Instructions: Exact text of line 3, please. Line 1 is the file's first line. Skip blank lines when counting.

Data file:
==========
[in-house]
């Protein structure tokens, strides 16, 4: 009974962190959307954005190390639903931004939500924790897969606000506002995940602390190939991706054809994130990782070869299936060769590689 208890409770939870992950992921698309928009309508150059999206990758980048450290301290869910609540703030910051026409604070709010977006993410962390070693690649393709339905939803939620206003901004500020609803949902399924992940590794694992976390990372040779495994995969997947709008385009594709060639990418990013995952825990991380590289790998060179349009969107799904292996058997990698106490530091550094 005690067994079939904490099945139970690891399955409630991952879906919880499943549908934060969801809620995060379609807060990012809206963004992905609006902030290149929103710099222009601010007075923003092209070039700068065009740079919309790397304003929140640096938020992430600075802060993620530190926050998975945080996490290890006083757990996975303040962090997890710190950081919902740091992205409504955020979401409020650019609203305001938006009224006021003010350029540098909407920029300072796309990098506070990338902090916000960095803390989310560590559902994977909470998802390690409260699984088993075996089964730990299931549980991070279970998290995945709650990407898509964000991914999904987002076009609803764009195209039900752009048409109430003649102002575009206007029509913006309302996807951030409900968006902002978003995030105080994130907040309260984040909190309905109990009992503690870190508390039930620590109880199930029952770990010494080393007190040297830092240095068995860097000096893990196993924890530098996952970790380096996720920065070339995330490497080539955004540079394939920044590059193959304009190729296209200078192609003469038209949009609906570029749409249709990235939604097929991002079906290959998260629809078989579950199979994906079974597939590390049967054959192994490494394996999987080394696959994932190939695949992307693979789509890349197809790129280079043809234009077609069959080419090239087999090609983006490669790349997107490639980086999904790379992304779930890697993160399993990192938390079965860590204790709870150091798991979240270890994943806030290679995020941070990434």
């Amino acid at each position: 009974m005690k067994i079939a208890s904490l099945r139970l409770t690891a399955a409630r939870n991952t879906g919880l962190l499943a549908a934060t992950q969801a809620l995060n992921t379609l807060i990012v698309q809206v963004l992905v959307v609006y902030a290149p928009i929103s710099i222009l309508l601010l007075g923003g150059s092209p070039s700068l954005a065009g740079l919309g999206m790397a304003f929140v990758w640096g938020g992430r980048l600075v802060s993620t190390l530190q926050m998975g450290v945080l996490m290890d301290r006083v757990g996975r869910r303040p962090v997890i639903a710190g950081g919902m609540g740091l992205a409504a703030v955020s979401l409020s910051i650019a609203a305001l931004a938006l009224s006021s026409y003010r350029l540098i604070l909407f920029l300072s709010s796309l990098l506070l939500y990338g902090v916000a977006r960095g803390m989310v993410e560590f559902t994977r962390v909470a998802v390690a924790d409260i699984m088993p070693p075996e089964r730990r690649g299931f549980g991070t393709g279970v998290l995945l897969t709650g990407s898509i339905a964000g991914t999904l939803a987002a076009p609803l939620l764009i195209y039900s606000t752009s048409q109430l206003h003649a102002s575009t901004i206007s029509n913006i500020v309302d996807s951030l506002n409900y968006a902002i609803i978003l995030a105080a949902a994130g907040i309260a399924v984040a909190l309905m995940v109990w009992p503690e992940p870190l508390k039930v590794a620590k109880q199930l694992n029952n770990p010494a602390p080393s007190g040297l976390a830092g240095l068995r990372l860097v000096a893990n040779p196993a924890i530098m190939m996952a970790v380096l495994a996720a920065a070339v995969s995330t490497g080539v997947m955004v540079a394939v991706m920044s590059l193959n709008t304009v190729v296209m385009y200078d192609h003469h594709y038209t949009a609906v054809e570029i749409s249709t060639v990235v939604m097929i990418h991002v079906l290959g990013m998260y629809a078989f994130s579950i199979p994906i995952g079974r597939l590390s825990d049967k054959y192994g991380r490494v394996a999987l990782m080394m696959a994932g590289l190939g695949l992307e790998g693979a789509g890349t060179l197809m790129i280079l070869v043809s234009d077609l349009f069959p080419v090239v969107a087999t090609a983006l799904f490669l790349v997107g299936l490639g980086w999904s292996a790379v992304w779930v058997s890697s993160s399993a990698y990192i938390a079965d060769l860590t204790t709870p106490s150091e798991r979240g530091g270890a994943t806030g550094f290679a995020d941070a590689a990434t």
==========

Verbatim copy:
């Amino acid at each position: 009974m005690k067994i079939a208890s904490l099945r139970l409770t690891a399955a409630r939870n991952t879906g919880l962190l499943a549908a934060t992950q969801a809620l995060n992921t379609l807060i990012v698309q809206v963004l992905v959307v609006y902030a290149p928009i929103s710099i222009l309508l601010l007075g923003g150059s092209p070039s700068l954005a065009g740079l919309g999206m790397a304003f929140v990758w640096g938020g992430r980048l600075v802060s993620t190390l530190q926050m998975g450290v945080l996490m290890d301290r006083v757990g996975r869910r303040p962090v997890i639903a710190g950081g919902m609540g740091l992205a409504a703030v955020s979401l409020s910051i650019a609203a305001l931004a938006l009224s006021s026409y003010r350029l540098i604070l909407f920029l300072s709010s796309l990098l506070l939500y990338g902090v916000a977006r960095g803390m989310v993410e560590f559902t994977r962390v909470a998802v390690a924790d409260i699984m088993p070693p075996e089964r730990r690649g299931f549980g991070t393709g279970v998290l995945l897969t709650g990407s898509i339905a964000g991914t999904l939803a987002a076009p609803l939620l764009i195209y039900s606000t752009s048409q109430l206003h003649a102002s575009t901004i206007s029509n913006i500020v309302d996807s951030l506002n409900y968006a902002i609803i978003l995030a105080a949902a994130g907040i309260a399924v984040a909190l309905m995940v109990w009992p503690e992940p870190l508390k039930v590794a620590k109880q199930l694992n029952n770990p010494a602390p080393s007190g040297l976390a830092g240095l068995r990372l860097v000096a893990n040779p196993a924890i530098m190939m996952a970790v380096l495994a996720a920065a070339v995969s995330t490497g080539v997947m955004v540079a394939v991706m920044s590059l193959n709008t304009v190729v296209m385009y200078d192609h003469h594709y038209t949009a609906v054809e570029i749409s249709t060639v990235v939604m097929i990418h991002v079906l290959g990013m998260y629809a078989f994130s579950i199979p994906i995952g079974r597939l590390s825990d049967k054959y192994g991380r490494v394996a999987l990782m080394m696959a994932g590289l190939g695949l992307e790998g693979a789509g890349t060179l197809m790129i280079l070869v043809s234009d077609l349009f069959p080419v090239v969107a087999t090609a983006l799904f490669l790349v997107g299936l490639g980086w999904s292996a790379v992304w779930v058997s890697s993160s399993a990698y990192i938390a079965d060769l860590t204790t709870p106490s150091e798991r979240g530091g270890a994943t806030g550094f290679a995020d941070a590689a990434t």